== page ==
I just realized that what you said is right.. so then how would I correct my proof to proof or disproof this conjecture??

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- Jul 16th 2007, 08:04 AMDiscrete
- Jul 17th 2007, 04:43 AMtopsquark
- Jul 17th 2007, 07:07 AMDiscrete
but then it won't satisfy for all condition if I restrict it

BTW can I use this counterexample

say that the number is 3 x 5 x 7 x 11 x 13

and the first 3 prime number is 3,5,and 7... if we use multiply these three number we get 105 but then we add 1 to this number it becomes 106 which is not a prime number.. therefore the conjecture is false - Jul 17th 2007, 08:32 AMtopsquark
I don't see that to be a disagreeable issue. For instance there are many formulas that are only applicable to certain circumstances. And there are numerous proofs I've seen that use Mathematical Induction where the theorem isn't true for the first few values of n but are true for, say, n = 3 and above.

-Dan - Jul 17th 2007, 09:05 AMDiscrete
- Jul 17th 2007, 09:24 AMtopsquark
Maybe you'd better restate what it is you are trying to prove.

I had thought you were trying to show that

$\displaystyle 2 \cdot 3 \cdot 5 \cdot ~ ... ~ \cdot p + 1 $

is not divisible by any prime p in the multiplicative sequence.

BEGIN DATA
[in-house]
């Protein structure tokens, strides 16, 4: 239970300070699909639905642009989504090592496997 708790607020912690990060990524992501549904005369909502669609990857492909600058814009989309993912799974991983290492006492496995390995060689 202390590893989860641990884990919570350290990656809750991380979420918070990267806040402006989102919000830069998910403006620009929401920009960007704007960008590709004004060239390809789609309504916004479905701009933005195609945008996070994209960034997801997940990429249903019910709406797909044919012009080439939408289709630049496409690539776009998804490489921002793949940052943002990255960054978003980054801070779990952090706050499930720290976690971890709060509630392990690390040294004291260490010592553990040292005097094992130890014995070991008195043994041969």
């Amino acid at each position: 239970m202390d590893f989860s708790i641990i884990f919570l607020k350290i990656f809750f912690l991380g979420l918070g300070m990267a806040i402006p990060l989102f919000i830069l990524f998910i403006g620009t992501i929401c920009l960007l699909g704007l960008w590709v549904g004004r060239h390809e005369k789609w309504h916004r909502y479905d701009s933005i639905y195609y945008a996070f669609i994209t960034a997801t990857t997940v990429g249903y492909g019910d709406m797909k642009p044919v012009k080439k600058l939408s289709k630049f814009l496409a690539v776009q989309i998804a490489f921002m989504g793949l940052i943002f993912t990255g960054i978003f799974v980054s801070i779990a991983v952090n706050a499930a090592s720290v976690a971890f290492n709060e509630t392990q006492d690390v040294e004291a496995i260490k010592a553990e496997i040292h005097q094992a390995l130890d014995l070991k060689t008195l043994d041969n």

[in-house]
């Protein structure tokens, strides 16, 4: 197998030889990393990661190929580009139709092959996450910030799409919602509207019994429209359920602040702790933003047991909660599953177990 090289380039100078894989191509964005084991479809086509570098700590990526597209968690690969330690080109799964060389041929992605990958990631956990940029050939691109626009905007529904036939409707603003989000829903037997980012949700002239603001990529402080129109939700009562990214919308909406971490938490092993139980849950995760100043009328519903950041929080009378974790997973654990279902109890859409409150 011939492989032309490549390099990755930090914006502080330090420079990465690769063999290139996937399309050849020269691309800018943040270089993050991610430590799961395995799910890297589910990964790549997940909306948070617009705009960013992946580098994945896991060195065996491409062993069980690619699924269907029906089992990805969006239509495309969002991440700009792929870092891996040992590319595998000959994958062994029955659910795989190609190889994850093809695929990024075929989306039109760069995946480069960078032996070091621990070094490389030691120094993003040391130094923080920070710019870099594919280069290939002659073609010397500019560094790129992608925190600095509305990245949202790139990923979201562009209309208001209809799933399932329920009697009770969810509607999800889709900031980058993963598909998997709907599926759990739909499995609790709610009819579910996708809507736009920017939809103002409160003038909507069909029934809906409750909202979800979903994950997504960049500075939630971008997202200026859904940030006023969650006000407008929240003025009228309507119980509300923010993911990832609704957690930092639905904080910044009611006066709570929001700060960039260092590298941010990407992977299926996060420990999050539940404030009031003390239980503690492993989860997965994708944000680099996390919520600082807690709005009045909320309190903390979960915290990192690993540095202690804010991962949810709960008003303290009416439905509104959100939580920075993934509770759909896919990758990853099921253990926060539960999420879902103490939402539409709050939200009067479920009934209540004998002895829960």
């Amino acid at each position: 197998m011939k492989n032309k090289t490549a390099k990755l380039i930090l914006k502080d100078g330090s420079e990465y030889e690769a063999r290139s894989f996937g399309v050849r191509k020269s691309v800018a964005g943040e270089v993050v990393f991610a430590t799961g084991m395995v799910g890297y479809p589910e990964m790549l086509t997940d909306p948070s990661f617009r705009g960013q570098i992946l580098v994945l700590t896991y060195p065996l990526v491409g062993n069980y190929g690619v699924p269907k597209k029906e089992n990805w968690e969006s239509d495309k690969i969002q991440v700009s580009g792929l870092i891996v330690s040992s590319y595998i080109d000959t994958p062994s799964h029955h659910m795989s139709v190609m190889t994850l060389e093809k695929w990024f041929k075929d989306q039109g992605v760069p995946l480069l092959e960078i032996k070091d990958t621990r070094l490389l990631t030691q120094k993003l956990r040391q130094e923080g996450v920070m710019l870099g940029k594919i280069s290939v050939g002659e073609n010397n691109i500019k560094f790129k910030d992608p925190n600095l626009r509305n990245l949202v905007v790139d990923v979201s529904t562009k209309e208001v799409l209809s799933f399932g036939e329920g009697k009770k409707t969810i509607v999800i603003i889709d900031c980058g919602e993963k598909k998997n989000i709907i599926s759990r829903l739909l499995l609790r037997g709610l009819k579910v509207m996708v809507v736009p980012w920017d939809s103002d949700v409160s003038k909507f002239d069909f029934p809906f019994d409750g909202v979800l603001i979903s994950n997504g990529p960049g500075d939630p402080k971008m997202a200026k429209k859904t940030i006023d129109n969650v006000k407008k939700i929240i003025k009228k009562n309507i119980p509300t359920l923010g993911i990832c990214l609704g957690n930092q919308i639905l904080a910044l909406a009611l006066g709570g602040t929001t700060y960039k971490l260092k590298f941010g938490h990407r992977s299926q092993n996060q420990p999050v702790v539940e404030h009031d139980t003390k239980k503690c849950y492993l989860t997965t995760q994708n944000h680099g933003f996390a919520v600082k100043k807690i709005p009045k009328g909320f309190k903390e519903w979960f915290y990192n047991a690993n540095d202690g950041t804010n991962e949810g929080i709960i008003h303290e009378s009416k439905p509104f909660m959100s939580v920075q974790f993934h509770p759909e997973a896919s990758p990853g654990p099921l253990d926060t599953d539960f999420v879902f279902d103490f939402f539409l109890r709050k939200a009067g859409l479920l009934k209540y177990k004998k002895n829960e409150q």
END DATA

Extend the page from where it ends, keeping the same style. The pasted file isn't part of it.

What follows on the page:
-Dan - Jul 17th 2007, 09:53 AMDiscrete
no that's not the case, I am trying to prove that p1 x p2 x p3 x pn + 1 is a prime number for every positive integer n. where p1 x p2 x pn is the first n prime number.. I am not trying to proof any divisible here

- Jul 17th 2007, 10:47 AMThePerfectHacker
That is false.

$\displaystyle 2+1 = \mbox{ prime}$

$\displaystyle 2\cdot 3 + 1 = \mbox{ prime}$

$\displaystyle 2\cdot 3\cdot 5 + 1 = \mbox{ prime}$

$\displaystyle 2\cdot 3\cdot 5\cdot 7 + 1 = \mbox{ prime}$

$\displaystyle 2\cdot 3\cdot 5\cdot 7\cdot 11+1 = \mbox{ prime}$

$\displaystyle 2\cdot 3\cdot 5\cdot 7\cdot 11\cdot 13 + 1 = 59\cdot 509$ - Jul 17th 2007, 10:50 AMCaptainBlack
- Jul 17th 2007, 11:11 AMDiscrete
I am now totally confused! Why did you mention that there is a number outside 2 x 3 x 5 x ... that if is multiplied can produce the same number. I am confused why you keep mentioning:

$\displaystyle 2\cdot 3\cdot 5\cdot 7\cdot 11\cdot 13 + 1 = 59\cdot 509 $

can you explain

- Jul 17th 2007, 12:24 PMCaptainBlack
- Jul 17th 2007, 12:27 PMtopsquark
Because you are trying to show that for any sequence of primes, their product plus one is a prime. This is not true because

$\displaystyle 2 \cdot 3 \cdot 5 \cdot 7 \cdot 11 \cdot 13 + 1$

which your proposition states should be a prime number is not a prime number.

-Dan - Jul 17th 2007, 12:36 PMCaptainBlack
- Jul 17th 2007, 01:50 PMDiscrete
I got it now, thanks!